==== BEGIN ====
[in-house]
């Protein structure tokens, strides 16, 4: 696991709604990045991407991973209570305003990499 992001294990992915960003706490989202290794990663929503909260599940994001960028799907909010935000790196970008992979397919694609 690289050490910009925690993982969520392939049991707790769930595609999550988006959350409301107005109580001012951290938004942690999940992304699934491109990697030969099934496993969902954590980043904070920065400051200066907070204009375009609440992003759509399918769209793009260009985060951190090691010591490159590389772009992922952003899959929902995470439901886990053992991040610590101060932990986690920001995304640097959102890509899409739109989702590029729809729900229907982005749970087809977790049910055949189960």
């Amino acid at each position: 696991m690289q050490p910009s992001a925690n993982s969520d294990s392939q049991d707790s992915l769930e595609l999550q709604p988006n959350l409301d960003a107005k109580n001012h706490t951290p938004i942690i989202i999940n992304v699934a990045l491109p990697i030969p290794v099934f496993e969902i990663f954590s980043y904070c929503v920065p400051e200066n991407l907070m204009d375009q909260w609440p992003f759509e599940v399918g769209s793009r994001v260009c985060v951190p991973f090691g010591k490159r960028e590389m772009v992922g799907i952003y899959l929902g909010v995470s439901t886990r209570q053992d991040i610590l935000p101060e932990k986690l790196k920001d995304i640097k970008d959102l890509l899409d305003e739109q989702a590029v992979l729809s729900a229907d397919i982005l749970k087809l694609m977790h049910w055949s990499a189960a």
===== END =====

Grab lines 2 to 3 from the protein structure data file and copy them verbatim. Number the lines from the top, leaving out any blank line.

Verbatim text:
């Protein structure tokens, strides 16, 4: 696991709604990045991407991973209570305003990499 992001294990992915960003706490989202290794990663929503909260599940994001960028799907909010935000790196970008992979397919694609 690289050490910009925690993982969520392939049991707790769930595609999550988006959350409301107005109580001012951290938004942690999940992304699934491109990697030969099934496993969902954590980043904070920065400051200066907070204009375009609440992003759509399918769209793009260009985060951190090691010591490159590389772009992922952003899959929902995470439901886990053992991040610590101060932990986690920001995304640097959102890509899409739109989702590029729809729900229907982005749970087809977790049910055949189960």
């Amino acid at each position: 696991m690289q050490p910009s992001a925690n993982s969520d294990s392939q049991d707790s992915l769930e595609l999550q709604p988006n959350l409301d960003a107005k109580n001012h706490t951290p938004i942690i989202i999940n992304v699934a990045l491109p990697i030969p290794v099934f496993e969902i990663f954590s980043y904070c929503v920065p400051e200066n991407l907070m204009d375009q909260w609440p992003f759509e599940v399918g769209s793009r994001v260009c985060v951190p991973f090691g010591k490159r960028e590389m772009v992922g799907i952003y899959l929902g909010v995470s439901t886990r209570q053992d991040i610590l935000p101060e932990k986690l790196k920001d995304i640097k970008d959102l890509l899409d305003e739109q989702a590029v992979l729809s729900a229907d397919i982005l749970k087809l694609m977790h049910w055949s990499a189960a």